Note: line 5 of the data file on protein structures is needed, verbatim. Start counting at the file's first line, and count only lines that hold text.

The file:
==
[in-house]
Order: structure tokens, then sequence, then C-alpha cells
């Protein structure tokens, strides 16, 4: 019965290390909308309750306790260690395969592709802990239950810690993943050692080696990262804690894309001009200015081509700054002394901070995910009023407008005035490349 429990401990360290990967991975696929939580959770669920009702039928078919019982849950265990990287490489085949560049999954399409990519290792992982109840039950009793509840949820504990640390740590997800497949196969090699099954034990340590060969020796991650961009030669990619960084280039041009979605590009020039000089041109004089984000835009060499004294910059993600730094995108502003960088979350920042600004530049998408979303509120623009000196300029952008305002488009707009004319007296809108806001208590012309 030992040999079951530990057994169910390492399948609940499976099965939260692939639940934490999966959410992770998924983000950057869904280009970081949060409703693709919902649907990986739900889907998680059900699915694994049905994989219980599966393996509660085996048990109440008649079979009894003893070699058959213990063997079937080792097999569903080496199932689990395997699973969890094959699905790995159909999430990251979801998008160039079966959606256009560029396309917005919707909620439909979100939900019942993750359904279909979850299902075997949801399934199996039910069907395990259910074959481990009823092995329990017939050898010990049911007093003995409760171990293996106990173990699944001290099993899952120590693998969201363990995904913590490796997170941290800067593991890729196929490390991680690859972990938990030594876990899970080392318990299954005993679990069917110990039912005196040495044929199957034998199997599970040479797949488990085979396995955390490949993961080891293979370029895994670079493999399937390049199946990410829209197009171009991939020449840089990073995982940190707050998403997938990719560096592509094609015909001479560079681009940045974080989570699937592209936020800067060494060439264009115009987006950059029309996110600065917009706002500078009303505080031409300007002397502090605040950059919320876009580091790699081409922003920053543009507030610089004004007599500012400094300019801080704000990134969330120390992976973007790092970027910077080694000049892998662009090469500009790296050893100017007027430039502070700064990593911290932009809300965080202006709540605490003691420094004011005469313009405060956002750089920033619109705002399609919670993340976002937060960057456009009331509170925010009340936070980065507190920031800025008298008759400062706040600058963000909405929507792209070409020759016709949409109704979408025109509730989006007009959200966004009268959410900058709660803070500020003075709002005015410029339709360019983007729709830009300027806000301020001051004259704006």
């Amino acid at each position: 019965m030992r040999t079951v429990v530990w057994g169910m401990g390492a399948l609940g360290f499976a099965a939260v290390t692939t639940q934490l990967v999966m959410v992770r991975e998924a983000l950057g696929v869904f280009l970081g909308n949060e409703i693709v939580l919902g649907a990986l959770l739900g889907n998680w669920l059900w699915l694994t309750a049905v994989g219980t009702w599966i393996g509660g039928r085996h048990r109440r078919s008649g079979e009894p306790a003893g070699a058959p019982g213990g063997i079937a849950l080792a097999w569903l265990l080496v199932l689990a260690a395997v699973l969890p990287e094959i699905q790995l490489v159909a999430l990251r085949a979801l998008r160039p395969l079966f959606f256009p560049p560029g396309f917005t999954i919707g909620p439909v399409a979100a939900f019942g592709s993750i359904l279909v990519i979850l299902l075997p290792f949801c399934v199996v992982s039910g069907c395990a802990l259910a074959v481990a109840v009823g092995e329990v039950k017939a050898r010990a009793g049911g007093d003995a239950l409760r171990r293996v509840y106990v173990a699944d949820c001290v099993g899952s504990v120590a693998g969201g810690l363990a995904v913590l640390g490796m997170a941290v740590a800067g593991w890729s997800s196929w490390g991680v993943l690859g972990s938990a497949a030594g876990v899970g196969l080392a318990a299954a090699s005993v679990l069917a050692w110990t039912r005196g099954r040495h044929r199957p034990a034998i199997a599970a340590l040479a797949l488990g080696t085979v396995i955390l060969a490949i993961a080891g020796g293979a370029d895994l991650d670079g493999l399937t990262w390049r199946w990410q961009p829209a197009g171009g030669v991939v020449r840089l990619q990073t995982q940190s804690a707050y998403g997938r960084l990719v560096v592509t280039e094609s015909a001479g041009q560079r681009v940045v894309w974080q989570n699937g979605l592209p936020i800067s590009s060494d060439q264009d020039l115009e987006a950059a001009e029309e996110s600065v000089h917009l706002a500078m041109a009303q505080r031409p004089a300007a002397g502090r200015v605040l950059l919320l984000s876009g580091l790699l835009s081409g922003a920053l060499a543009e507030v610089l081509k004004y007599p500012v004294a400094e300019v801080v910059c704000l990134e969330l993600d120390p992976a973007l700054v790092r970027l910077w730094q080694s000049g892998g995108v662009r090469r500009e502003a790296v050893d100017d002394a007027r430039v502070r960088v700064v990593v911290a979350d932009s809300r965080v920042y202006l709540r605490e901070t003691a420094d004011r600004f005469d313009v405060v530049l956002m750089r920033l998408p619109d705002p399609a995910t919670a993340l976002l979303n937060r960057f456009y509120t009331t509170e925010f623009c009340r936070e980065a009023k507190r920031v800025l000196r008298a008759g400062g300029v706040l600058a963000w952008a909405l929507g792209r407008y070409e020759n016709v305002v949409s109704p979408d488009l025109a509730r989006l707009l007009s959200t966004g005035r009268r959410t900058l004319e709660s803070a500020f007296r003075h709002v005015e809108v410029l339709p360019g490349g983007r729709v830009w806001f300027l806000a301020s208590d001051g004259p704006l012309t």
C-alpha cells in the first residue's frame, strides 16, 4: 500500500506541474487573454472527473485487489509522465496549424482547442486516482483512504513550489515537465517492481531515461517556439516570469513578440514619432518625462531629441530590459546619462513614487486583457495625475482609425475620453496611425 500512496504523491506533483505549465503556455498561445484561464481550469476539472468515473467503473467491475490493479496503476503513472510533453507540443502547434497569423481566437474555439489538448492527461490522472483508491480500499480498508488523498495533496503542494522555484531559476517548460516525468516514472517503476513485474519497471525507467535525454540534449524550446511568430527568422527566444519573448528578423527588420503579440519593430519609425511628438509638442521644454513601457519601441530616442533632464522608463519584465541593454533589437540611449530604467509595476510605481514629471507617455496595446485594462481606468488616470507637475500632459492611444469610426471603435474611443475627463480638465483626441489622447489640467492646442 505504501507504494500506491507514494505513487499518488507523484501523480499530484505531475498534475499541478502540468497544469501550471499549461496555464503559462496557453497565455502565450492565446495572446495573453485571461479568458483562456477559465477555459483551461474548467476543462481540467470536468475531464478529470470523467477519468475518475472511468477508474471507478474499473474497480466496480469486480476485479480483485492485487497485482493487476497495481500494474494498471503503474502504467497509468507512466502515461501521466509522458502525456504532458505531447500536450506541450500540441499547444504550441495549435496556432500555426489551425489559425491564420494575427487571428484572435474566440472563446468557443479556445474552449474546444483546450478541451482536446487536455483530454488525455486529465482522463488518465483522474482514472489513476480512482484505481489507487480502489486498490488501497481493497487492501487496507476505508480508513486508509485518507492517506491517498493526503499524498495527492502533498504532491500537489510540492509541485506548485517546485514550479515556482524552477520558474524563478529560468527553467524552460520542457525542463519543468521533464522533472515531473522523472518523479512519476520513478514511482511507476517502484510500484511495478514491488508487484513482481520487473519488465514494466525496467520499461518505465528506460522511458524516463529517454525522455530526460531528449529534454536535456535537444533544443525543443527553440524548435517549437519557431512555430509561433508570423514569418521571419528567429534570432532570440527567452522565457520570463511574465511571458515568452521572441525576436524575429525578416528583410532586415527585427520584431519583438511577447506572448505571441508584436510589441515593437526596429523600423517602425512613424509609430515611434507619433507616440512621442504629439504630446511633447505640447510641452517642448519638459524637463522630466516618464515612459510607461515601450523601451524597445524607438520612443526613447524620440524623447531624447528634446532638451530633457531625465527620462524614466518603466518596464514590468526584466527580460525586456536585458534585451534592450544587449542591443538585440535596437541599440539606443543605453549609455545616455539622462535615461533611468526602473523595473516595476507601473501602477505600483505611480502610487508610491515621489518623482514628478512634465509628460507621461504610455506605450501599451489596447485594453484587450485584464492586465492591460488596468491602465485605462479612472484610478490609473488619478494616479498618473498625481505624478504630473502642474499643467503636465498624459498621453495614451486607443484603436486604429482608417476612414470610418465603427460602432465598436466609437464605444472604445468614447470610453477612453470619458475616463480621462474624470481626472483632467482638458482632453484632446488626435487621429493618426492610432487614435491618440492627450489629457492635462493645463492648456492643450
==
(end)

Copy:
C-alpha cells in the first residue's frame, strides 16, 4: 500500500506541474487573454472527473485487489509522465496549424482547442486516482483512504513550489515537465517492481531515461517556439516570469513578440514619432518625462531629441530590459546619462513614487486583457495625475482609425475620453496611425 500512496504523491506533483505549465503556455498561445484561464481550469476539472468515473467503473467491475490493479496503476503513472510533453507540443502547434497569423481566437474555439489538448492527461490522472483508491480500499480498508488523498495533496503542494522555484531559476517548460516525468516514472517503476513485474519497471525507467535525454540534449524550446511568430527568422527566444519573448528578423527588420503579440519593430519609425511628438509638442521644454513601457519601441530616442533632464522608463519584465541593454533589437540611449530604467509595476510605481514629471507617455496595446485594462481606468488616470507637475500632459492611444469610426471603435474611443475627463480638465483626441489622447489640467492646442 505504501507504494500506491507514494505513487499518488507523484501523480499530484505531475498534475499541478502540468497544469501550471499549461496555464503559462496557453497565455502565450492565446495572446495573453485571461479568458483562456477559465477555459483551461474548467476543462481540467470536468475531464478529470470523467477519468475518475472511468477508474471507478474499473474497480466496480469486480476485479480483485492485487497485482493487476497495481500494474494498471503503474502504467497509468507512466502515461501521466509522458502525456504532458505531447500536450506541450500540441499547444504550441495549435496556432500555426489551425489559425491564420494575427487571428484572435474566440472563446468557443479556445474552449474546444483546450478541451482536446487536455483530454488525455486529465482522463488518465483522474482514472489513476480512482484505481489507487480502489486498490488501497481493497487492501487496507476505508480508513486508509485518507492517506491517498493526503499524498495527492502533498504532491500537489510540492509541485506548485517546485514550479515556482524552477520558474524563478529560468527553467524552460520542457525542463519543468521533464522533472515531473522523472518523479512519476520513478514511482511507476517502484510500484511495478514491488508487484513482481520487473519488465514494466525496467520499461518505465528506460522511458524516463529517454525522455530526460531528449529534454536535456535537444533544443525543443527553440524548435517549437519557431512555430509561433508570423514569418521571419528567429534570432532570440527567452522565457520570463511574465511571458515568452521572441525576436524575429525578416528583410532586415527585427520584431519583438511577447506572448505571441508584436510589441515593437526596429523600423517602425512613424509609430515611434507619433507616440512621442504629439504630446511633447505640447510641452517642448519638459524637463522630466516618464515612459510607461515601450523601451524597445524607438520612443526613447524620440524623447531624447528634446532638451530633457531625465527620462524614466518603466518596464514590468526584466527580460525586456536585458534585451534592450544587449542591443538585440535596437541599440539606443543605453549609455545616455539622462535615461533611468526602473523595473516595476507601473501602477505600483505611480502610487508610491515621489518623482514628478512634465509628460507621461504610455506605450501599451489596447485594453484587450485584464492586465492591460488596468491602465485605462479612472484610478490609473488619478494616479498618473498625481505624478504630473502642474499643467503636465498624459498621453495614451486607443484603436486604429482608417476612414470610418465603427460602432465598436466609437464605444472604445468614447470610453477612453470619458475616463480621462474624470481626472483632467482638458482632453484632446488626435487621429493618426492610432487614435491618440492627450489629457492635462493645463492648456492643450